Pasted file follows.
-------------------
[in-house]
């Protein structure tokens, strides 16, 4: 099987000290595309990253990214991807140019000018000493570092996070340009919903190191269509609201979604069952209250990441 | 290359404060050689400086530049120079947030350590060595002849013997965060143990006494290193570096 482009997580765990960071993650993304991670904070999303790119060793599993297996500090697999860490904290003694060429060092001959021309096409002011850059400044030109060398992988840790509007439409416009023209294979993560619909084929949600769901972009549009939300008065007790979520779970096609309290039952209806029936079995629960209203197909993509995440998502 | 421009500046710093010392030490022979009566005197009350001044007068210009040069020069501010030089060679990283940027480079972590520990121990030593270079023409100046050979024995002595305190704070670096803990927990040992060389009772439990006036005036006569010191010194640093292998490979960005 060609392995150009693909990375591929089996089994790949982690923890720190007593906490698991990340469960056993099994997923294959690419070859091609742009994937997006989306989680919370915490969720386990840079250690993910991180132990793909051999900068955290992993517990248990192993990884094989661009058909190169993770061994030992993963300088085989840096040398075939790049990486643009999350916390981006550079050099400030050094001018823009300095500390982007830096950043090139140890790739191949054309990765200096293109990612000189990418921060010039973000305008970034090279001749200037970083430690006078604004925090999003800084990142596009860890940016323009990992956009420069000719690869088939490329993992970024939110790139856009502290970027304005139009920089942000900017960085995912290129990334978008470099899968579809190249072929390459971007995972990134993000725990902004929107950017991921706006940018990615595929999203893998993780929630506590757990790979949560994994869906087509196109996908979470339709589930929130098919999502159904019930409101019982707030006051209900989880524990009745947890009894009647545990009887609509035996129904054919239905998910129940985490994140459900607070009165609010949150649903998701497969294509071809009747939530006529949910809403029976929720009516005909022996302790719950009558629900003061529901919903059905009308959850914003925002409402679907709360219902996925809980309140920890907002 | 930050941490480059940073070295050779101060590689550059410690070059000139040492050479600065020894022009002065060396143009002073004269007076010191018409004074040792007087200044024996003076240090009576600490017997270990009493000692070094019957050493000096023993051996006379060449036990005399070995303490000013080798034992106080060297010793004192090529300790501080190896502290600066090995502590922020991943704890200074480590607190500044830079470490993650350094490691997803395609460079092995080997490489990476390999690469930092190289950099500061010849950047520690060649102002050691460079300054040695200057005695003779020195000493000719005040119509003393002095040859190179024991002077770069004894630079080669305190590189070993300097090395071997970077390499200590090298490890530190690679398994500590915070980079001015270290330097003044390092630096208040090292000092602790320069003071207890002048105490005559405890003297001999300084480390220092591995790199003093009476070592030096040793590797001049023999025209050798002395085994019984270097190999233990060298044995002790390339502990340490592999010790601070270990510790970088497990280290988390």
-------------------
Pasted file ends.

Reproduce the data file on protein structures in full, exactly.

[in-house]
């Protein structure tokens, strides 16, 4: 099987000290595309990253990214991807140019000018000493570092996070340009919903190191269509609201979604069952209250990441 | 290359404060050689400086530049120079947030350590060595002849013997965060143990006494290193570096 482009997580765990960071993650993304991670904070999303790119060793599993297996500090697999860490904290003694060429060092001959021309096409002011850059400044030109060398992988840790509007439409416009023209294979993560619909084929949600769901972009549009939300008065007790979520779970096609309290039952209806029936079995629960209203197909993509995440998502 | 421009500046710093010392030490022979009566005197009350001044007068210009040069020069501010030089060679990283940027480079972590520990121990030593270079023409100046050979024995002595305190704070670096803990927990040992060389009772439990006036005036006569010191010194640093292998490979960005 060609392995150009693909990375591929089996089994790949982690923890720190007593906490698991990340469960056993099994997923294959690419070859091609742009994937997006989306989680919370915490969720386990840079250690993910991180132990793909051999900068955290992993517990248990192993990884094989661009058909190169993770061994030992993963300088085989840096040398075939790049990486643009999350916390981006550079050099400030050094001018823009300095500390982007830096950043090139140890790739191949054309990765200096293109990612000189990418921060010039973000305008970034090279001749200037970083430690006078604004925090999003800084990142596009860890940016323009990992956009420069000719690869088939490329993992970024939110790139856009502290970027304005139009920089942000900017960085995912290129990334978008470099899968579809190249072929390459971007995972990134993000725990902004929107950017991921706006940018990615595929999203893998993780929630506590757990790979949560994994869906087509196109996908979470339709589930929130098919999502159904019930409101019982707030006051209900989880524990009745947890009894009647545990009887609509035996129904054919239905998910129940985490994140459900607070009165609010949150649903998701497969294509071809009747939530006529949910809403029976929720009516005909022996302790719950009558629900003061529901919903059905009308959850914003925002409402679907709360219902996925809980309140920890907002 | 930050941490480059940073070295050779101060590689550059410690070059000139040492050479600065020894022009002065060396143009002073004269007076010191018409004074040792007087200044024996003076240090009576600490017997270990009493000692070094019957050493000096023993051996006379060449036990005399070995303490000013080798034992106080060297010793004192090529300790501080190896502290600066090995502590922020991943704890200074480590607190500044830079470490993650350094490691997803395609460079092995080997490489990476390999690469930092190289950099500061010849950047520690060649102002050691460079300054040695200057005695003779020195000493000719005040119509003393002095040859190179024991002077770069004894630079080669305190590189070993300097090395071997970077390499200590090298490890530190690679398994500590915070980079001015270290330097003044390092630096208040090292000092602790320069003071207890002048105490005559405890003297001999300084480390220092591995790199003093009476070592030096040793590797001049023999025209050798002395085994019984270097190999233990060298044995002790390339502990340490592999010790601070270990510790970088497990280290988390």